Devastating Wildfires Continue to Wreak Havoc on West Coast


Hannah Lonergan, Staff Writer|

The West Coast, especially California, sees devastating wildfires annually. But, this has been the worst and most active fire season on record. Daniel Swain, a climate scientist with the Institute of Environment and Sustainability at the University of California expects with current fire suppression and containment methods, this fire season will see the most acres burned in history.

In California alone, 3.1 billion acres of land have been burned so far this year, breaking the state’s record. Entire towns and communities all across the West Coast have been burned down to the ground.

Although climate change plays a crucial role, most wildfires are caused by humans. One fire in particular, The El Dorado Fire, has consumed more than 10,000 acres and destroyed four homes and six other structures. It started when a firework in a gender reveal party in Yucaipa ignited the area. The family responsible for the fire attempted to put out the flames and call 911 but were not able to do so in time. They will possibly face misdemeanor charges, along with felony charges if someone is hurt or killed. These wildfires are intensified by climate change where they overlap and feed off of each other, inevitably spreading further.

The El Dorado fire is only one of the 28 major wildfires fires currently burning in California. Going for about a week now, the Bobcat Fire has burned 31,991 acres and is, as of Sep. 13, only at six percent containment. Fires in Oregon have burned more than a million acres and more than 600,000 acres have burned in Washington.

At least 23 people have died from these wildfires, with dozens already missing. Officials worry that in the coming days the fires will continue to spread. Thousands of people are being directed all across the state to evacuate. In Oregon alone, more than 40,000 people have already been evacuated due to the spreading of fires and wind bringing the wildfire smoke West towards the coast. Others are in zones that could be possibly evacuated in the coming days.

Not only do the fires pose deadly issues, but the wildfire smoke is also an extreme health concern. When these fires burn buildings and other structures, the smoke begins to carry toxic smoke. Residents that have not been evacuated from the Western states are advised to stay indoors or wear N95 masks if going outside.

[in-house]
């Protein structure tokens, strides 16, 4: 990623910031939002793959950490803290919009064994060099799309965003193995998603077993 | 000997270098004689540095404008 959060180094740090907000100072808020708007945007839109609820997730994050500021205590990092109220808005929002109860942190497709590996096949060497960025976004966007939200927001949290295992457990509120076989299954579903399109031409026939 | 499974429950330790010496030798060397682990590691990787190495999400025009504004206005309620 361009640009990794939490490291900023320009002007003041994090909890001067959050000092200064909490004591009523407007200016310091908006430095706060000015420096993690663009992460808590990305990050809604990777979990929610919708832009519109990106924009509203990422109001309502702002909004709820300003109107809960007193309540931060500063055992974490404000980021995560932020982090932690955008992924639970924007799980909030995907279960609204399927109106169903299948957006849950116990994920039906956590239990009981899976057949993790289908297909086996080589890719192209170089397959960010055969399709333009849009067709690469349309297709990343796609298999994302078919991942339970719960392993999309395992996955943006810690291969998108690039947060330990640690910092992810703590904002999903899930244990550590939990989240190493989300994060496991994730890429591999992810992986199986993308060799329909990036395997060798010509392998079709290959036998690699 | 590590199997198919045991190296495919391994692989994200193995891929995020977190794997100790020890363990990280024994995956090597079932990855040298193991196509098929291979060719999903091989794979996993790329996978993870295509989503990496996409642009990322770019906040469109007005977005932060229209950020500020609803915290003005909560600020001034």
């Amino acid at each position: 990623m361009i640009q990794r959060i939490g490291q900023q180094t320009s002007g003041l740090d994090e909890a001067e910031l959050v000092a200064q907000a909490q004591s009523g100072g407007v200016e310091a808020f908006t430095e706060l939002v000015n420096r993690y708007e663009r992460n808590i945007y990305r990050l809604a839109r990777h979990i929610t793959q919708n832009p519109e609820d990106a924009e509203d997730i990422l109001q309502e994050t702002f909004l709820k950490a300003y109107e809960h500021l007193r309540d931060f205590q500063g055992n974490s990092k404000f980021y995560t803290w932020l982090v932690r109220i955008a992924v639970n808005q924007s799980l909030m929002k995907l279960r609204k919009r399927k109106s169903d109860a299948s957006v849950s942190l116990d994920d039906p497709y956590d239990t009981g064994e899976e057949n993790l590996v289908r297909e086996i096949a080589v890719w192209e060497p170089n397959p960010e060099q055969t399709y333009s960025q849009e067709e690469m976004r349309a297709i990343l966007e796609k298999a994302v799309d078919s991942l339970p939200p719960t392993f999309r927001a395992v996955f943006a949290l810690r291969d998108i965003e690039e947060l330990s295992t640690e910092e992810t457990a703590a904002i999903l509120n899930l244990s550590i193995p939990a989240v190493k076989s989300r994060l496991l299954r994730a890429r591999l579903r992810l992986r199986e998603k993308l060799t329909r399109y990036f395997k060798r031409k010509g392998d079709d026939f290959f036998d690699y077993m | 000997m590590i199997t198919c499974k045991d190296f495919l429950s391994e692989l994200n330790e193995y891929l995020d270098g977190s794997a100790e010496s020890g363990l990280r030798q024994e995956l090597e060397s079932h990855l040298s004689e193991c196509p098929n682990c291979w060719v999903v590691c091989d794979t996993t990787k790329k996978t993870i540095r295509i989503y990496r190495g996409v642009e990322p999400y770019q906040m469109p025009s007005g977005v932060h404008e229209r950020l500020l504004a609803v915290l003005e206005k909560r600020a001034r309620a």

With a lack of PPE from the COVID-19 pandemic, N95 masks are in short supply. Community centers in cities such as Seattle and Los Angeles are asking for donations to obtain crucial supplies for those without shelter.

Pictures of red and orange skies have circulated all over social media, bringing an apocalyptic atmosphere to an already unnerving time in history. According to the National Aeronautics and Space Administration (NASA), the sky can be seen with red and orange hues when smoke particles block some of the shorter wavelength colors that come from the sun. Winter is also beginning to roll in, making the days shorter and the skies darker.

Some of these states have been utilizing prison inmates in the fight against these fires. Questions have risen about this possible exploitation of prisoner labor. California’s Gov. Gavin Newsom is implementing California Bill AB2147, allowing the inmates who are trying to contain these fires to have their criminal records removed. This will allow them to have a better chance of becoming firefighters in the future, since they’ve already gained professional experience.

As these wildfires rage through the West Coast, it is a cruel reminder of the intensifying fire seasons climate change has brought. The dangers of arson, both intentional and unintentional, and the destruction of wildlife raise questions about our effects on the planet.

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